I'd like to know how other people practice, typically what methods they use, etc.  My practice pretty much consists of playing songs over and over and hopefully the songs get a little more difficult.  However, I am still not perfect always on the songs I have been playing since the beginning. Except for the first very easy songs.  I'm ok on waltzes and slow songs.  Ideas?

Thanks for any tips.

- Helvetika

 

Well I listed my practice tips above lemme know if you have any questions or are open to skype for help. As for ideas I suggest to go back to the songs you know that arent perfect and figure out why they arent. focus in on the certain aspects you arent satisfied with. we will help you.

"Please play some wrong notes, so that we know that you are human" - said to Jascha Heifetz.

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StoneDog
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February 15, 2013 - 11:26 pm
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Helvetika said
Wow!  Most of what you guys said is lost on me.  I am nowhere near that level and I don't even know what half of that stuff means.....such as sevcik, circular bowing, 7 levels of the bridge, the detache stroke, the colle stroke?  My teacher spoke of none of these things! He probably doesn't know them either!

Good stuff > > there is a lot I don't understand about what some of the members are talking about either Helvetika > but as I read their post I grasp bits of it and I look up what it is they are talking about. > Then I learn from what they have said. Apply all of it to your practice and if you don't know what the heck they are saying > just ask them > Its good to know fiddle talk  > I am still trying to figure out how to rosin up my bow > But as I read post from those that know I learn a lot > I learn how to improve my practice time , well in my case > its my party time.

 

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DanielB
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February 15, 2013 - 11:28 pm
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In my own mind, I think of practice as exercises, scales, arpeggios, etc.  Playing songs, I prefer to think of as not practice but either rehearsal or playing.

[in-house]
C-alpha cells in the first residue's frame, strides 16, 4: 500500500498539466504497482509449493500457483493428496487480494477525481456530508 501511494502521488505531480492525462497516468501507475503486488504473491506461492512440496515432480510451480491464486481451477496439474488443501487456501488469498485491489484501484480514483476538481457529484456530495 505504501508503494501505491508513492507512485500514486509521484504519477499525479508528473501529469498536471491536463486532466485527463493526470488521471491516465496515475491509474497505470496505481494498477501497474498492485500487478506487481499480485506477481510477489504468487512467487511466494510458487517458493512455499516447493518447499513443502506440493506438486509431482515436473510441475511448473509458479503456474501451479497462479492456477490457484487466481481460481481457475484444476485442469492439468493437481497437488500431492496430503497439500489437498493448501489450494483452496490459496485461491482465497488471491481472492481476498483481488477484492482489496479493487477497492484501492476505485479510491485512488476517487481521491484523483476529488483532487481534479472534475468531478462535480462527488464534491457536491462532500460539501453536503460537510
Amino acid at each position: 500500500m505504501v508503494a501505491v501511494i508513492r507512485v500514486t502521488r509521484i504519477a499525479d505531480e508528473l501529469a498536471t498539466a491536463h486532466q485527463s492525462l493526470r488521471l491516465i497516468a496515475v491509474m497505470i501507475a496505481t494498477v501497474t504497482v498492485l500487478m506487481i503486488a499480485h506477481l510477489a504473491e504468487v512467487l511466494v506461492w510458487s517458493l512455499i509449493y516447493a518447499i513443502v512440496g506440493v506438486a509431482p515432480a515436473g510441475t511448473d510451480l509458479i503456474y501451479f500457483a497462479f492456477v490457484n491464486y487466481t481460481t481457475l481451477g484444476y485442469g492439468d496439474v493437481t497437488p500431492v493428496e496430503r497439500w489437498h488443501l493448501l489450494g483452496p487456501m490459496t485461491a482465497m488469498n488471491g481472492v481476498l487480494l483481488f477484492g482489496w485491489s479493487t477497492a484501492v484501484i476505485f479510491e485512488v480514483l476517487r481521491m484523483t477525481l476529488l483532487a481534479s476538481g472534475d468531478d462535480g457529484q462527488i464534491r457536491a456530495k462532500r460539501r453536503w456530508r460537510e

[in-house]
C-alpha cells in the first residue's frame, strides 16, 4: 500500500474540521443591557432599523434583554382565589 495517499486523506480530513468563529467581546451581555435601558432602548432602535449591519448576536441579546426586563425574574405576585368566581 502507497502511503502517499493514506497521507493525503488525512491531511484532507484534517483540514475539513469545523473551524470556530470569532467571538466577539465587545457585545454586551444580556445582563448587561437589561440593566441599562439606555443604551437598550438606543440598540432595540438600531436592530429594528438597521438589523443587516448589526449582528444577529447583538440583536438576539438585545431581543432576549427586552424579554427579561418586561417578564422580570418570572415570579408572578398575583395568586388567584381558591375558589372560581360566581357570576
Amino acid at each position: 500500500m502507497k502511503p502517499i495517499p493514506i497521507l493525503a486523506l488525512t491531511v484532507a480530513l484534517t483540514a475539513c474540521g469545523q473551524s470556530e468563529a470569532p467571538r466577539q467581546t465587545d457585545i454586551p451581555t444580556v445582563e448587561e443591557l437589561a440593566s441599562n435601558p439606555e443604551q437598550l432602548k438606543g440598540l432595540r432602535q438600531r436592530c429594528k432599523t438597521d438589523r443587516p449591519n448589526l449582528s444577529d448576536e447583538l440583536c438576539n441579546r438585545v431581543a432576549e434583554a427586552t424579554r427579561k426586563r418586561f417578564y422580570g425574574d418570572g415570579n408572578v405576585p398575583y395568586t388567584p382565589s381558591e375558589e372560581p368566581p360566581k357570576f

Practice is the activities I do so my playing can get better.  One learns and develops principles in practice, like how to do a certain transition between 2 notes easier or how to get a certain sound by bowing in a certain way or whatever.. And then I apply that when I play, finding places in the songs I play to use what I develop through the practice time.

 

"This young wine may have a lot of tannins now, but in 5 or 10 years it is going to be spectacular, despite the fact that right now it tastes like crude oil. You know this is how it is supposed to taste at this stage of development." ~ Itzhak Perlman

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Tyberius
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February 16, 2013 - 2:41 am
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I don't think time per say is a requirement. Memory of the piece being played, your fingering and play memorization/learning curve, ability to keep tones, harmonics, melodies, rhythms in your head will contribute to your skill level, skill gain, and advancement through learning "Stages". Sure it does take time, but you can't say it take 5 hours or 500,000 hours to learn something and keep it stand-fast. that number is an arbitrary guideline. learning rates and muscle memory are not only a product of long arduous repetition. Its also a drive of your will, your passion for doing whatever it is you are trying to accomplish, and your general/advanced understanding of what the steps are to the final goal.

once you try something, you know in your head if it is going to give you problems. Troubleshoot your problem. Break it down to the smallest part and work on that part. Then the next part. Then combine them and try the next part and so on. People get too caught up in "standardization" in almost every aspect of their lives and they lose or forget how to be creative. Everything become regimented and mechanical. Learning does come from practice. But practice and learn how it is comfortable for you.

 

 

"I find your lack of Fiddle, disturbing" - Darth Vader

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Helvetika
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February 21, 2013 - 11:06 pm
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Hey thanks for all the ideas.  I guess the full time job, commute time, time getting ready for work, cooking, and housework kinda cuts into fiddle time.  jk, who does housework!  But I like the idea of doing a lot of scales and arpeggios.  actually I'm not sure I like them, but guess it is a necessary thing.  I bought a book by Gordon Stobbe on scales, but I just find them dreary and I haven't looked at it too much, except once in awhile if I want to look up a scale.  Something my teach suggested, was to record myself playing, then listen to it.  My perfectionist nature means that at times I get too impatient with myself. 

Cindy